I am looking forward to reading Brad Jersak’s (2013) English translation of Simone Weil’s ‘Awaiting God: A new translation of Attente de Dieu and Lettre a un Religieux‘ that has just arrived. Weil is one of those writers who both challenge and inspire in equal measure. She was a big influence in my originally coming to faith and I think that it is past time for us to get reacquainted. A review on Amazon suggests this translation is closer to the original, reflecting the author’s thoughts more accurately than the better known, ‘Waiting on God‘.
I am also dipping into Jersak’s ‘Her Gates Will Never Be Shut: Hell, Hope, and the New Jerusalem‘ (2010). He has a(n Eastern) Orthodox perspective that throws fresh light on what is a controversial subject for some. Very much in the spirit of George MacDonald and helpful for those who want to dig deeper and deal honestly with what the Bible says.
Booking for our conference ‘George MacDonald and the Victorian Roots of Modern Fantasy’ at Magdalen College, Oxford 13-15th August 2014 is now live and further information can be found at www.george-macdonald.com including details of our speakers. The conference is open to everyone and it is possible to book via PayPal, thus avoiding any complications with currency conversion etc. Accommodation is available at the college, including a limited number ‘with the walls’ where C.S. Lewis had rooms. Ideally bookings for accommodation should be received by us before the 10th May to enable us to confirm to the College.
The call for papers (30 minute) is still open. Proposals including: name, institutional affiliation, CV, title of paper, abstract (400 words max) should go to email@example.com by 1st May 2014.
It feels significant that Christmas comes so soon after the longest day (the Winter Solstice) which fell this year, in the UK, at 5:11 p.m. on 21st December. The darkness of mid-winter begins to diminish as the days draw longer. Now I understand that the celebration of Christmas at this time of year has little to do with the bible facts but traditions evolve and have meaning in a context Light translates to hope, which is the key message of Advent. Hope is coming…
I found this book while searching online for ‘George MacDonald and Jonathan Edwards’ (strange bedfellows indeed) and wanting to get some background on the different historic views of the atonement. Tony Jones is a key figure in what is sometimes described as the Emergent Church and, while I would not agree totally with his final conclusions, he does an excellent job of outlining clearly and concisely the different understandings of the atonement that have been held by mainline christians over the centuries. Derived from his blog posts it is quite a short book and intended for the general reader rather than someone with a more academic interest. Interestingly the Penal Substitution theory so beloved of present day neo-Calvinists (and of course Jonathan Edwards) is shown to be a relatively late introduction, dating from Anselm of Canterbury in 1098 and then further developed by the sixteenth century reformers, especially Jean Calvin. It was not even an option for the first thousand years of the church. It is also a very Western Church way of looking at the atonement. Some of the ideas presented in the book from the Eastern Orthodox Church (particularly on the Trinity) are very appealing, partly because Augustine and his thoughts on inherited guilt had less influence there. This is a good book to read if you are open minded and not too wedded to a particular dogma or formula. In some ways there is a grain of truth in all these theories but it is good to be able to step back and see them them the context of God’s wider purposes for human beings and his creation. As an aside, the conversations recorded with John Piper, when they had dinner together, highlight many of the key issues.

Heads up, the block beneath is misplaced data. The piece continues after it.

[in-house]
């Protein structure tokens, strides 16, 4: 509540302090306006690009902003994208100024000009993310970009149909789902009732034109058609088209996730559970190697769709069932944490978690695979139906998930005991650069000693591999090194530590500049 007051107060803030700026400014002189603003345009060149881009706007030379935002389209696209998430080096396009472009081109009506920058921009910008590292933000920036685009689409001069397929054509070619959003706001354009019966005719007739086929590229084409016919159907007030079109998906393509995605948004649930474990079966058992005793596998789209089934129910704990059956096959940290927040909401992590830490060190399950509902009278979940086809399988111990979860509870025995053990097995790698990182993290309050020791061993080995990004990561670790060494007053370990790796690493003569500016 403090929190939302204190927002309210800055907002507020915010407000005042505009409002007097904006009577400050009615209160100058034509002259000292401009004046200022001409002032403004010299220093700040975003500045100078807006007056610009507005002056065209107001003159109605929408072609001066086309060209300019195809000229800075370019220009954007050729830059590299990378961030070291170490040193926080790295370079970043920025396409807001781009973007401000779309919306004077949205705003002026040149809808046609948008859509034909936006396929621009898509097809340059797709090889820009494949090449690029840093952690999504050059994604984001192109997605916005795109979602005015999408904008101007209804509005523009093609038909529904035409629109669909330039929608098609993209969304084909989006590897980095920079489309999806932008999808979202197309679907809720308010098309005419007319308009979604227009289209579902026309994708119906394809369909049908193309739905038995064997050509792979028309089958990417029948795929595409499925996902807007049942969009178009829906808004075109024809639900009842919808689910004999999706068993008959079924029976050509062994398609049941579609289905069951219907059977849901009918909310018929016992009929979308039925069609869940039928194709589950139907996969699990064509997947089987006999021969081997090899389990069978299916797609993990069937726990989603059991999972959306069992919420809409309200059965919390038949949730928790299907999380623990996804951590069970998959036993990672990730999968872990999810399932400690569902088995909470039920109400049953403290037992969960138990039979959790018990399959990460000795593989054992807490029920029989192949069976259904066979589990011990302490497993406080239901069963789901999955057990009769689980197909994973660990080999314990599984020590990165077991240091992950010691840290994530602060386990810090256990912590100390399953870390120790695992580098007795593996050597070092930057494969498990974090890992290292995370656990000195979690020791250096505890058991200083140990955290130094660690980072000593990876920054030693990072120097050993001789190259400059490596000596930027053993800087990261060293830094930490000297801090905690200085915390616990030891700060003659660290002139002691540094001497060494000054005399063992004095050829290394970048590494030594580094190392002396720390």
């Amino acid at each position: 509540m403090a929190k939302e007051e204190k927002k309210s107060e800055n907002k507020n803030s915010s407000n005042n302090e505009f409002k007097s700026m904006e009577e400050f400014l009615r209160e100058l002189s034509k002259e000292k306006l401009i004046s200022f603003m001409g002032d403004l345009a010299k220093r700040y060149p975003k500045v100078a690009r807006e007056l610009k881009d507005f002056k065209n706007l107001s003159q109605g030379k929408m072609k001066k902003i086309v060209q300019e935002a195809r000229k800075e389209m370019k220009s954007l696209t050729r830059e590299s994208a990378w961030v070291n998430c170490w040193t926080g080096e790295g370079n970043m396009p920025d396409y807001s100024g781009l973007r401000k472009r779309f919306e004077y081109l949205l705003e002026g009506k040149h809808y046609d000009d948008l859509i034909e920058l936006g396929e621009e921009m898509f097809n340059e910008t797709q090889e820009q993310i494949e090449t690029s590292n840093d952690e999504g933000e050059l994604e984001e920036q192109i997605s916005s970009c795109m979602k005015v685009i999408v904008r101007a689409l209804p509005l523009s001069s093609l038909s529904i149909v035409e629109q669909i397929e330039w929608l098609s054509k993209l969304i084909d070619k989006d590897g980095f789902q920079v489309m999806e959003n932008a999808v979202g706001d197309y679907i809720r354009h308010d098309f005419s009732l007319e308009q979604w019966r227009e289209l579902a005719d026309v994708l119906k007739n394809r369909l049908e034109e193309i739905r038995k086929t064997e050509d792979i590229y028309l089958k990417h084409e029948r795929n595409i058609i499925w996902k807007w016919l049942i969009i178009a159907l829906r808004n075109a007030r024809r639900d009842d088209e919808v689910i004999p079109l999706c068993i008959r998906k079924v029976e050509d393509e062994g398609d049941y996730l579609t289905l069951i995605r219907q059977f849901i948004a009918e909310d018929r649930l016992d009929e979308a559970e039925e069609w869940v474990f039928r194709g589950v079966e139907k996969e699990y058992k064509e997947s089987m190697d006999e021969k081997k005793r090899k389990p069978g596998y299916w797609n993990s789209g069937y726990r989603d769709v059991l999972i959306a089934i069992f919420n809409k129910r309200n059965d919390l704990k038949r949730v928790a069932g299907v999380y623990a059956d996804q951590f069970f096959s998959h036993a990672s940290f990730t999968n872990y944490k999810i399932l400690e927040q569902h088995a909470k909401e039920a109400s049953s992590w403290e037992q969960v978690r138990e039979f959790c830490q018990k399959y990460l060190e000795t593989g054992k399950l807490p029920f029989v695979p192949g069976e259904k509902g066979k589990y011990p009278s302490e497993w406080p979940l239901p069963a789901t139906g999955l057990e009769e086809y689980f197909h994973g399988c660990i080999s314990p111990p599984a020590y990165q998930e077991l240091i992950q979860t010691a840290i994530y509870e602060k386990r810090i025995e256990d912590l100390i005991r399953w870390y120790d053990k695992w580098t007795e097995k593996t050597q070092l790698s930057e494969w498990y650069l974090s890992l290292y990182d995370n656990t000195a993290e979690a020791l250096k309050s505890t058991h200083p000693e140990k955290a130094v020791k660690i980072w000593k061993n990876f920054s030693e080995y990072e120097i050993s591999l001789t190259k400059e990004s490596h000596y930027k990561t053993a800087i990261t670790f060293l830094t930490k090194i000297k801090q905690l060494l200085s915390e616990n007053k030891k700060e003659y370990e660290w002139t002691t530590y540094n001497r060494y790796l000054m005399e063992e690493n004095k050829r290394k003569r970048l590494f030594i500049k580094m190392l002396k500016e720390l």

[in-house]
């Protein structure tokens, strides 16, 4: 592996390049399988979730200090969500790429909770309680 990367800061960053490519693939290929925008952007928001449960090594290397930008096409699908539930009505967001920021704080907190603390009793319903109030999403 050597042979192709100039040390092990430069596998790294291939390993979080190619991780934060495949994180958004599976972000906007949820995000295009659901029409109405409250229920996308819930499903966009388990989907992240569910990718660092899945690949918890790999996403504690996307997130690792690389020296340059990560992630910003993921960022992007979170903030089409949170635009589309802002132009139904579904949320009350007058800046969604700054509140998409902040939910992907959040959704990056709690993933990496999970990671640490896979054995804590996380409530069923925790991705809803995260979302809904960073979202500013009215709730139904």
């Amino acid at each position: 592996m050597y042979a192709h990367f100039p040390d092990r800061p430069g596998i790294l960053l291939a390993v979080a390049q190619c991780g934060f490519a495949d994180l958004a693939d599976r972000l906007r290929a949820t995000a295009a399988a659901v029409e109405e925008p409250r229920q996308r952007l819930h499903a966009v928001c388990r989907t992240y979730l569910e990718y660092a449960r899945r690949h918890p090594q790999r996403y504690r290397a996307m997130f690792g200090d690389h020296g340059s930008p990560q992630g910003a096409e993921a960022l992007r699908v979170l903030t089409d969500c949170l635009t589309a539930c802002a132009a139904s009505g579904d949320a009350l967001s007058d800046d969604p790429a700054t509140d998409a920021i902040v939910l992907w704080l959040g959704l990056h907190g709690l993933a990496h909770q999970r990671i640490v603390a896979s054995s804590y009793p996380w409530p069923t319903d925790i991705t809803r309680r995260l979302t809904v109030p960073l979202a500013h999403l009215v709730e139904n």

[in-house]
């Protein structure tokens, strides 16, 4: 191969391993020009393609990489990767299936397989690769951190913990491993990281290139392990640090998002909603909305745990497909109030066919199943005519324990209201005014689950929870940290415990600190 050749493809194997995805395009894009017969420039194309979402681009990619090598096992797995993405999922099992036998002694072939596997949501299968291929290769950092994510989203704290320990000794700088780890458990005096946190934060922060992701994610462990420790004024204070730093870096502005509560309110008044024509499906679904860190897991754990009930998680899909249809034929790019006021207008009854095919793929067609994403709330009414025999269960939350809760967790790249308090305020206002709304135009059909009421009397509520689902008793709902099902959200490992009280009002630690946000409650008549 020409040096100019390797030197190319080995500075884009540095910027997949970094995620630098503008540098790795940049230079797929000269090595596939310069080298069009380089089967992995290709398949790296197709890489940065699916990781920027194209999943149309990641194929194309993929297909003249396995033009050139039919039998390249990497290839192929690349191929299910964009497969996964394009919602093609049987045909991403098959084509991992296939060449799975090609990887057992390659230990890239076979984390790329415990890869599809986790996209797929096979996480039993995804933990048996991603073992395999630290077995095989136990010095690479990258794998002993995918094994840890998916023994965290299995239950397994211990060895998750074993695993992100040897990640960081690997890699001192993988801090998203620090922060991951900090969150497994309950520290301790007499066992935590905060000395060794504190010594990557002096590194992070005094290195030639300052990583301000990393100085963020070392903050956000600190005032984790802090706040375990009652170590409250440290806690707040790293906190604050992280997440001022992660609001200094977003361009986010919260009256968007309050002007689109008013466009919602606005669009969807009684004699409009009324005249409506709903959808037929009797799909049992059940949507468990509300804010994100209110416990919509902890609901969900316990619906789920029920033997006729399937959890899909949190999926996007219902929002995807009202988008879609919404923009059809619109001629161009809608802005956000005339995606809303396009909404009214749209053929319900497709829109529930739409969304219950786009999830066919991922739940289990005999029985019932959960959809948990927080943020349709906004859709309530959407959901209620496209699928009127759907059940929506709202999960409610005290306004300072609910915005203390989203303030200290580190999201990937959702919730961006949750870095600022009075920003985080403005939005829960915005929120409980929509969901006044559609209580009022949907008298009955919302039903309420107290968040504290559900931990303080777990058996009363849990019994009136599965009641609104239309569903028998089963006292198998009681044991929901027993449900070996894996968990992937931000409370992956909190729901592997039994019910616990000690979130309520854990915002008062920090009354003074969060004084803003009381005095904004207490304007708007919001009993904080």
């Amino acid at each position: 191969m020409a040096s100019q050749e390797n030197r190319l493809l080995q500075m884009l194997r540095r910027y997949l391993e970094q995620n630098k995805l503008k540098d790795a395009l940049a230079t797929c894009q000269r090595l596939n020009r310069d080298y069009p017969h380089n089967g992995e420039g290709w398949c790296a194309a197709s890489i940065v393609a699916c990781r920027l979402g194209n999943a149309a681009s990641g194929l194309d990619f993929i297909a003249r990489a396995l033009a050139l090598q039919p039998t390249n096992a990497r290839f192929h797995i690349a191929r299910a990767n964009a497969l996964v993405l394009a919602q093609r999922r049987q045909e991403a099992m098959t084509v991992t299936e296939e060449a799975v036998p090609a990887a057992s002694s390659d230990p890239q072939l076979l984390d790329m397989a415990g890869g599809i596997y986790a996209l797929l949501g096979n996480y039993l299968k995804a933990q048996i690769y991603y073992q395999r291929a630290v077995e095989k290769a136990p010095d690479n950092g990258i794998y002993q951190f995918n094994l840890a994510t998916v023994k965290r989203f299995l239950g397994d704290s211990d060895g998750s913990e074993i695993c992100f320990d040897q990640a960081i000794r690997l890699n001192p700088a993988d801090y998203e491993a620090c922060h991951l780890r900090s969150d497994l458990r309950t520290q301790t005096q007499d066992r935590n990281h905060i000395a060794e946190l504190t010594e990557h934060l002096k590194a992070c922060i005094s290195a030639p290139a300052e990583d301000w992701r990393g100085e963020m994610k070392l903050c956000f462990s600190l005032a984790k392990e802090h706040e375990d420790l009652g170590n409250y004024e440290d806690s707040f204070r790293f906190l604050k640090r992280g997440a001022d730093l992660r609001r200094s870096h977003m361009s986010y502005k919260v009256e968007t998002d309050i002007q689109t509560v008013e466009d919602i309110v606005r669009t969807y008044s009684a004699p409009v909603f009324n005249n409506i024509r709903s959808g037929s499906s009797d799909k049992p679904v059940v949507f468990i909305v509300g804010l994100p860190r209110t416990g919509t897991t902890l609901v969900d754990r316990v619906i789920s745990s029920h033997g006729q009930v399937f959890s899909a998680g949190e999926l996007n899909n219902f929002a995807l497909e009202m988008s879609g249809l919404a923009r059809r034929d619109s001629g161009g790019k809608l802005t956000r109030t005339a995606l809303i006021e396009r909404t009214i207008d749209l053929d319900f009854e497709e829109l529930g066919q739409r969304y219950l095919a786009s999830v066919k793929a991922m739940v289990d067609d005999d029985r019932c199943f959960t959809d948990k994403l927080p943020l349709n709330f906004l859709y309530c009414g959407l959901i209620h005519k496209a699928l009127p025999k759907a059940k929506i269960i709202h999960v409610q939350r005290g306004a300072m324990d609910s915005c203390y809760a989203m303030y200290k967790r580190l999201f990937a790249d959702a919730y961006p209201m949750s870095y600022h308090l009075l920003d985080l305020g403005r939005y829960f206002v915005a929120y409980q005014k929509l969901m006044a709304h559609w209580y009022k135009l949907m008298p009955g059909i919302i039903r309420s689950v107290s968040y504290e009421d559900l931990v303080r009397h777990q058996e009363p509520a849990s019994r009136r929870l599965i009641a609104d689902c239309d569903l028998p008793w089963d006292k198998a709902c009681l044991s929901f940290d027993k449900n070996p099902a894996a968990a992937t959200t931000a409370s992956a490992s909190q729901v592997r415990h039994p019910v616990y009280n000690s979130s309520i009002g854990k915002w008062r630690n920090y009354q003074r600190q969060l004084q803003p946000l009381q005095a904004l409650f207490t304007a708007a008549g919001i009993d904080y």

This is an excellent response to John Piper and Tim Keller’s recent controversial online comments about George MacDonald.
Recently I saw Oblivion, the new Tom Cruise film. Having read the rather negative online film reviews I was not sure how much I was going to enjoy it but, as it turns out, I was pleasantly surprised. This is never going to be a classic science fiction film that will be remembered for years to come but there is plenty of action and it is shot with some style. In fact it is the vivid images that will linger in the mind afterwards rather than the storyline. As far as the plot goes, if you have seen Total Recall, Independence Day and Star Wars you will probably be able to anticipate most of what is going happen, but, you know what, it did not seem to matter. We sometimes forget that the cinema is meant to be entertainment and there was more than enough here to hold my attention for a couple of hours and leave me feeling afterwards that it was time well spent.
A call for MacDonald researchers and bloggers to contribute reflections on “The Light Princess” for Christine Chettle and Christi Williams’s digital storytelling project, “Subverting Laughter”:
The aim is to explore how MacDonald’s theories of the imagination and of storytelling might transfer to a modern context, and the project will combine visual image and reflective blogging to encourage new appreciations of MacDonald’s text.